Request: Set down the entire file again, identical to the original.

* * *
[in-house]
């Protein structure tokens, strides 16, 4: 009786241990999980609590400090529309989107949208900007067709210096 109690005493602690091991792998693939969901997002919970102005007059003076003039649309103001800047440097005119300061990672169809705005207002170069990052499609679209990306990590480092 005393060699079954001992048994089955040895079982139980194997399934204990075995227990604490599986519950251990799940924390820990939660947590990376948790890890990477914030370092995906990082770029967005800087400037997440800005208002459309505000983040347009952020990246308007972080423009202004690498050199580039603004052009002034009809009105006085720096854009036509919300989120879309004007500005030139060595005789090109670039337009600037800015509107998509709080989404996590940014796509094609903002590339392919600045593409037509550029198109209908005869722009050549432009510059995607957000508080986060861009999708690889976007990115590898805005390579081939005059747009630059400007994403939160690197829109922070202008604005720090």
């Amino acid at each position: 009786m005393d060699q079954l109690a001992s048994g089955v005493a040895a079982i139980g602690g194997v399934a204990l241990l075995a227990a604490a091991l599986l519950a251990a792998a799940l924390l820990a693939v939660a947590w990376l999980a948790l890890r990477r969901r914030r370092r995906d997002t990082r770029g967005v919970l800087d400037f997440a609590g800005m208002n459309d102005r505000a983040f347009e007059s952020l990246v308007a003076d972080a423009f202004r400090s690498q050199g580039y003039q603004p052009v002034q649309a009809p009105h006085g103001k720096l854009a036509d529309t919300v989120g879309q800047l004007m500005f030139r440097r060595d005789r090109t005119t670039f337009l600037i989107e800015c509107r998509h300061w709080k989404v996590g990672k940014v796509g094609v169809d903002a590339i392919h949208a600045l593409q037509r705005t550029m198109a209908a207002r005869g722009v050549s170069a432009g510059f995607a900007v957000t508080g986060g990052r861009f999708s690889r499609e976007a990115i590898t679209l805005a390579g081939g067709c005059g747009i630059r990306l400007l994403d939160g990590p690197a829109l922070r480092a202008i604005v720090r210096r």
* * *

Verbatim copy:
[in-house]
């Protein structure tokens, strides 16, 4: 009786241990999980609590400090529309989107949208900007067709210096 109690005493602690091991792998693939969901997002919970102005007059003076003039649309103001800047440097005119300061990672169809705005207002170069990052499609679209990306990590480092 005393060699079954001992048994089955040895079982139980194997399934204990075995227990604490599986519950251990799940924390820990939660947590990376948790890890990477914030370092995906990082770029967005800087400037997440800005208002459309505000983040347009952020990246308007972080423009202004690498050199580039603004052009002034009809009105006085720096854009036509919300989120879309004007500005030139060595005789090109670039337009600037800015509107998509709080989404996590940014796509094609903002590339392919600045593409037509550029198109209908005869722009050549432009510059995607957000508080986060861009999708690889976007990115590898805005390579081939005059747009630059400007994403939160690197829109922070202008604005720090």
């Amino acid at each position: 009786m005393d060699q079954l109690a001992s048994g089955v005493a040895a079982i139980g602690g194997v399934a204990l241990l075995a227990a604490a091991l599986l519950a251990a792998a799940l924390l820990a693939v939660a947590w990376l999980a948790l890890r990477r969901r914030r370092r995906d997002t990082r770029g967005v919970l800087d400037f997440a609590g800005m208002n459309d102005r505000a983040f347009e007059s952020l990246v308007a003076d972080a423009f202004r400090s690498q050199g580039y003039q603004p052009v002034q649309a009809p009105h006085g103001k720096l854009a036509d529309t919300v989120g879309q800047l004007m500005f030139r440097r060595d005789r090109t005119t670039f337009l600037i989107e800015c509107r998509h300061w709080k989404v996590g990672k940014v796509g094609v169809d903002a590339i392919h949208a600045l593409q037509r705005t550029m198109a209908a207002r005869g722009v050549s170069a432009g510059f995607a900007v957000t508080g986060g990052r861009f999708s690889r499609e976007a990115i590898t679209l805005a390579g081939g067709c005059g747009i630059r990306l400007l994403d939160g990590p690197a829109l922070r480092a202008i604005v720090r210096r």